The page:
Solenopsis Invicta

Red Imported Fire Ants (RIFA, for short) are the most common species of fire ant in South Florida and many coastal areas of the southern USA. RIFA ants have a reddish color and are polymorphic, which means they have many sizes ranging from 1/15 to 1/4 inch in length. As the name suggest, RIFA ants were introduced in the United States around 1933 with infested soil from South America used for weight distribution in ships. RIFA are omnivorous; however, their primary diet is insects.

Red Imported Fire Ants are either single-queen (monogyme) or multi-queended (polygyne). Monogyme colonies have more mounds per acre than polygyne. Mature mounds are rounded, about 18” high and 24” wide, with tunnels underground extending several feet. RIFA ants nests outside but they also nest adjacent to the foundation walls.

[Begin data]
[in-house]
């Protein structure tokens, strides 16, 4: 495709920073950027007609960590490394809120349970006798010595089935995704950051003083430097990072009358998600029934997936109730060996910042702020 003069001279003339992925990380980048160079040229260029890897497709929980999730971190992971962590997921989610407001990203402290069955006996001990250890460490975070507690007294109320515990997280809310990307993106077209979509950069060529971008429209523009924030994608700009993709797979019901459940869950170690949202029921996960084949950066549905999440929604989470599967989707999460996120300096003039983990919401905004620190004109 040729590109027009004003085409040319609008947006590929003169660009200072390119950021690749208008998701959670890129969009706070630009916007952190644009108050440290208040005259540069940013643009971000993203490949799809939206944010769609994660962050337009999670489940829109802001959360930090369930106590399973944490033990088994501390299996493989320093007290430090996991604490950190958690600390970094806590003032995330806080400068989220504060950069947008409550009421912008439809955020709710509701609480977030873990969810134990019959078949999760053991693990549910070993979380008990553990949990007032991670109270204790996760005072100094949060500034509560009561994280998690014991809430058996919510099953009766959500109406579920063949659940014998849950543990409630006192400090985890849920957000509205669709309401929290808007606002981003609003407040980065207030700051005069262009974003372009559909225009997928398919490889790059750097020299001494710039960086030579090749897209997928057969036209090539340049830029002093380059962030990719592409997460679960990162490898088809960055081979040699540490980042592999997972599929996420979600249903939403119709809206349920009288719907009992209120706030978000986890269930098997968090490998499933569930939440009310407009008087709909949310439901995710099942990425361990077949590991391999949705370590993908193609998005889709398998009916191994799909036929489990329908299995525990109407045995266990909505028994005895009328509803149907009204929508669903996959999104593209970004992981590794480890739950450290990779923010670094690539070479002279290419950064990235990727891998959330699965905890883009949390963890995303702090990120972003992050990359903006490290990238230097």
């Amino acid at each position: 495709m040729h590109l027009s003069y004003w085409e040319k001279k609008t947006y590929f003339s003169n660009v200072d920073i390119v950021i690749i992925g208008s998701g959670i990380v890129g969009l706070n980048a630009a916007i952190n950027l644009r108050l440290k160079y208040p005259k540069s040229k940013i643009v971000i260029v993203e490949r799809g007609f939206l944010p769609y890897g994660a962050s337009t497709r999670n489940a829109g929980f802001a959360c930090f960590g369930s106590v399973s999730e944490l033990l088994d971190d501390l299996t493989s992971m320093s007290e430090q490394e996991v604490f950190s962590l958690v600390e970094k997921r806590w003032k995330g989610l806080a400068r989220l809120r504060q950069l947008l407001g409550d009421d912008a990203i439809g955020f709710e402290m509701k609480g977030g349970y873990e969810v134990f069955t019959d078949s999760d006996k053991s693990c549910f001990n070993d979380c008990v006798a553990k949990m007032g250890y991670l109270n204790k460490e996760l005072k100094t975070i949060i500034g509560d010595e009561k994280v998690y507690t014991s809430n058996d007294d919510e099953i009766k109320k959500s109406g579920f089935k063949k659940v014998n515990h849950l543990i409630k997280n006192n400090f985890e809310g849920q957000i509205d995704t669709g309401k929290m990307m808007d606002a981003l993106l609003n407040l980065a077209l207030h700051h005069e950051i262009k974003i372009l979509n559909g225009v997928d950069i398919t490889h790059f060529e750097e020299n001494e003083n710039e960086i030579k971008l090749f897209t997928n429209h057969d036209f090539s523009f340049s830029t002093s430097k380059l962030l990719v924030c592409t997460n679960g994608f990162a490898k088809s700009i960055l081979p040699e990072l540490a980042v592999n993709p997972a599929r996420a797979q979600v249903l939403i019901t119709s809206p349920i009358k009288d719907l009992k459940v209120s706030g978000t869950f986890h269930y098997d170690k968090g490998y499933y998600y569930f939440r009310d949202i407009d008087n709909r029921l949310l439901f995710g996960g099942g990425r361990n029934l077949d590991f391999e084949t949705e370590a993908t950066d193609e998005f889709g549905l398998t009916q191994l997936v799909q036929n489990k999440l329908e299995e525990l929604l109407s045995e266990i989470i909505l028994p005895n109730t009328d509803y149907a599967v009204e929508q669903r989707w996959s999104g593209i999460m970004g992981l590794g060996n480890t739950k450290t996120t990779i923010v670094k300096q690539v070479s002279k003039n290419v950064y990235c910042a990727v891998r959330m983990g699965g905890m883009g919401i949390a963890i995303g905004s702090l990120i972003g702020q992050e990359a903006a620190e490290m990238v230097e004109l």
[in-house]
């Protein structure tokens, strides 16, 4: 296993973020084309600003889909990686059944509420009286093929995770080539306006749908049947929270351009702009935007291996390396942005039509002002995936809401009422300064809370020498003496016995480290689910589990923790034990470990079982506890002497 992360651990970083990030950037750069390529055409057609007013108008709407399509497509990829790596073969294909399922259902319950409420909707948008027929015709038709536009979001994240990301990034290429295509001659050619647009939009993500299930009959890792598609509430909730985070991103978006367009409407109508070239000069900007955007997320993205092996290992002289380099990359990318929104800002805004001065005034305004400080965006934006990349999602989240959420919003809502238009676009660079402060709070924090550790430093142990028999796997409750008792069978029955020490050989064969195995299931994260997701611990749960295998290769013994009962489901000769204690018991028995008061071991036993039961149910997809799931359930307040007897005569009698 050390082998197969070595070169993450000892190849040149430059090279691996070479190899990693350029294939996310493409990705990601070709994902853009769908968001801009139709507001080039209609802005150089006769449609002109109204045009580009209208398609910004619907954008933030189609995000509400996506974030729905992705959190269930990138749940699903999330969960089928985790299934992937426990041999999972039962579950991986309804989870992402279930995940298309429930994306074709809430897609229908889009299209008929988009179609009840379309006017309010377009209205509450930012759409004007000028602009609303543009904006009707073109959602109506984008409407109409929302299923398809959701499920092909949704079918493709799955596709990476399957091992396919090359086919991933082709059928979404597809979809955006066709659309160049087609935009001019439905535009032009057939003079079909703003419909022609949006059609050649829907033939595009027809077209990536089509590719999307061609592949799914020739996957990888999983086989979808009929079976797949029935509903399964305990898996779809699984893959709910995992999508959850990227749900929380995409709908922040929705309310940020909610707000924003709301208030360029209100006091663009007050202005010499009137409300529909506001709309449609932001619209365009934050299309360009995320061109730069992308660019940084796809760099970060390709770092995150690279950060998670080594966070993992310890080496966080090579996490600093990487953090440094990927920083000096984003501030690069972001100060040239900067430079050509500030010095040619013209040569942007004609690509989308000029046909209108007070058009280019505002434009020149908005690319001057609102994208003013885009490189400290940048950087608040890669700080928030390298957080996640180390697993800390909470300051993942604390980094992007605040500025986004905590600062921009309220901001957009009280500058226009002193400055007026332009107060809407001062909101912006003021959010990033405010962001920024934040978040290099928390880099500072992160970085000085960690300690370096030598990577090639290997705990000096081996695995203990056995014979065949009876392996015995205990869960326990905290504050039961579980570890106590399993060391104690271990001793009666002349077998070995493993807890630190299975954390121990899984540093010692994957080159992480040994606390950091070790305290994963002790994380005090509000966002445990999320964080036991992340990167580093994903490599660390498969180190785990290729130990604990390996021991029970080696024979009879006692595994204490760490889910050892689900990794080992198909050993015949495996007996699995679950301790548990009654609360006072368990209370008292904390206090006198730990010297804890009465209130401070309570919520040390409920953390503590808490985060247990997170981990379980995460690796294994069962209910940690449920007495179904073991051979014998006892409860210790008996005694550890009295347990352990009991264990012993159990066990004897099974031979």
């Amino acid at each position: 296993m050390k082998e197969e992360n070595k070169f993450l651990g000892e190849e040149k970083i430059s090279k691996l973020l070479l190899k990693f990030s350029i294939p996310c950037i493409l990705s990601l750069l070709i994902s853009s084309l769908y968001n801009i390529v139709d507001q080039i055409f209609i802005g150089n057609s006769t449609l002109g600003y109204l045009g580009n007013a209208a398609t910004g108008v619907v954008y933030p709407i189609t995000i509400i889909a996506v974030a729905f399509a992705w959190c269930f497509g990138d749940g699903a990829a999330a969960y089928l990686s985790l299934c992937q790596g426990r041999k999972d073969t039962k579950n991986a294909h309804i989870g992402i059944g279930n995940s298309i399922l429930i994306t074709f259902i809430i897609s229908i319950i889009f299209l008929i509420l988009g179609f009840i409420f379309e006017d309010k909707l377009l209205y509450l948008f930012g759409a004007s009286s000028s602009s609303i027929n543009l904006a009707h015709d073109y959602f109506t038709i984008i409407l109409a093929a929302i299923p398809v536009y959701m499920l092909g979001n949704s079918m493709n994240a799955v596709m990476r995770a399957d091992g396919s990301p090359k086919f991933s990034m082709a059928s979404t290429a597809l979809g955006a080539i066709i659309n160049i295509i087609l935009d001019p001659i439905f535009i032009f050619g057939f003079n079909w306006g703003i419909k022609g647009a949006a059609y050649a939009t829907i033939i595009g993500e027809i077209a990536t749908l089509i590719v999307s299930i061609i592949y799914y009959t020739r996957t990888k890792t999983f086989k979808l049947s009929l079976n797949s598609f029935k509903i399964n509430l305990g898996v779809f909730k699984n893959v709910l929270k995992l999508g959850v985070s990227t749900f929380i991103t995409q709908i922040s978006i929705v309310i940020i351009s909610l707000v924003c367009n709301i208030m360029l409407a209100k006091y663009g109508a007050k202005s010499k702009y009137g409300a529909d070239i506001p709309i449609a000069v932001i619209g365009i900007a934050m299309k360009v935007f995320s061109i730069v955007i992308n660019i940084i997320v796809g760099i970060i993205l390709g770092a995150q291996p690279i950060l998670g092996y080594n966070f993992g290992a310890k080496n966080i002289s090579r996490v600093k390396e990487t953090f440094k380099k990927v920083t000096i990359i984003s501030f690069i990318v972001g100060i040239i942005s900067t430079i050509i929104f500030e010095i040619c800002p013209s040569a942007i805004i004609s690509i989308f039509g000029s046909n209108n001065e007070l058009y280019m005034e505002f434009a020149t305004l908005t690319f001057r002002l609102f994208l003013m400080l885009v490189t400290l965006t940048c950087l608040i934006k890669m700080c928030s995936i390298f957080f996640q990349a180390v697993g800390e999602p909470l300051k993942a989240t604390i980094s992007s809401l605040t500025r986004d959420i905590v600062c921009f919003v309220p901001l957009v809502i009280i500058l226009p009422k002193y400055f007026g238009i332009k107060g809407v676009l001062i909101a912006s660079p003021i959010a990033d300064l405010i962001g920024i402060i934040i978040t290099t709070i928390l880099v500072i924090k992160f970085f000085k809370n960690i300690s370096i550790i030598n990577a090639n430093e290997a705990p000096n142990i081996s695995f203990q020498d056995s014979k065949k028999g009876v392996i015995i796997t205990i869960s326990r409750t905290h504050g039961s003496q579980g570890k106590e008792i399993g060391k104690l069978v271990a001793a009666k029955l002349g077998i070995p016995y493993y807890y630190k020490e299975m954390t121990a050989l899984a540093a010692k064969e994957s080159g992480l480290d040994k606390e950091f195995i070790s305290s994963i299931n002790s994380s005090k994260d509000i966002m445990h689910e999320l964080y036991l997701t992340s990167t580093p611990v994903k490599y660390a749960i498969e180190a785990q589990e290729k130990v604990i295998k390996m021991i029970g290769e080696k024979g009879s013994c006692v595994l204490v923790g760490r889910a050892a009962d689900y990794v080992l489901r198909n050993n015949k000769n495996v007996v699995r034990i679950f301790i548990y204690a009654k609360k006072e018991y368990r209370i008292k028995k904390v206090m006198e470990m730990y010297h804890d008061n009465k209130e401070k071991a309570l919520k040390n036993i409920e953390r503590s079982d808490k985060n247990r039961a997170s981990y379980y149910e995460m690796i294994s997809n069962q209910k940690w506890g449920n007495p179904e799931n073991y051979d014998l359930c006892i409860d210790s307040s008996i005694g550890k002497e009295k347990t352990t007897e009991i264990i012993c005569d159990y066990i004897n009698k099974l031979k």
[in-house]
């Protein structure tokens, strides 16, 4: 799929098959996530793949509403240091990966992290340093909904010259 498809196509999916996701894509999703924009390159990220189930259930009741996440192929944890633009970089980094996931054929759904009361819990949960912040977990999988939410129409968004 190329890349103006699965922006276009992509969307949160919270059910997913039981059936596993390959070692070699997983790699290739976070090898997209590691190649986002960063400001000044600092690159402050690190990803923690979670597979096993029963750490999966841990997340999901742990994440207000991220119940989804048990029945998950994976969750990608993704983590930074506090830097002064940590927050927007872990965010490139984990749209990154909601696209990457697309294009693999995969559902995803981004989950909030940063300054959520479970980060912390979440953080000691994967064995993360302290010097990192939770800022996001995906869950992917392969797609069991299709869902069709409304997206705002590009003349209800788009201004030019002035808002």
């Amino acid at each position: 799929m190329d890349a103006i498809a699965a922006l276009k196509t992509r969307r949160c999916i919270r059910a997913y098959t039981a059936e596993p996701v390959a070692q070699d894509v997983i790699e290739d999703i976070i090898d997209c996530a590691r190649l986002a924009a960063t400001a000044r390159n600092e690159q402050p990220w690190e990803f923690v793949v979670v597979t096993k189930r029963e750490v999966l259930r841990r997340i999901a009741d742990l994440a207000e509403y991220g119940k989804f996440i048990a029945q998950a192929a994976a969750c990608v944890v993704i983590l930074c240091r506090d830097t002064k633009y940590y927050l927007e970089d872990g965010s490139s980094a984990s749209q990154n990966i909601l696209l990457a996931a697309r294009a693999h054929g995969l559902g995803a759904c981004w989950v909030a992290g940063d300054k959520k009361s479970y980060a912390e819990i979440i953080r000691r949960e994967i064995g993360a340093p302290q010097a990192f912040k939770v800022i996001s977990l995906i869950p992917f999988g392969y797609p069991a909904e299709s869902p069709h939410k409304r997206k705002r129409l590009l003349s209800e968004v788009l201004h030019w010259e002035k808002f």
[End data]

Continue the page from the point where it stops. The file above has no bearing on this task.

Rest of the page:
RIFA will defend their nests aggressively with painful stings. When the mound is disturbed workers swarm out of the ground ready to sting.

Before they sting, each ant grabs the skin of the victim with their mandible for leverage. Fire ants have 4 teeth on the inner side of their mandible. As they grab the skin it curls the abdomen and insert the stinger repeatedly. The venom causes a burning sensation and a white postulate form on the skin. The protein in the venom is life-threatening, causing anaphylactic shock to a small number of people, less than 1% of the population.

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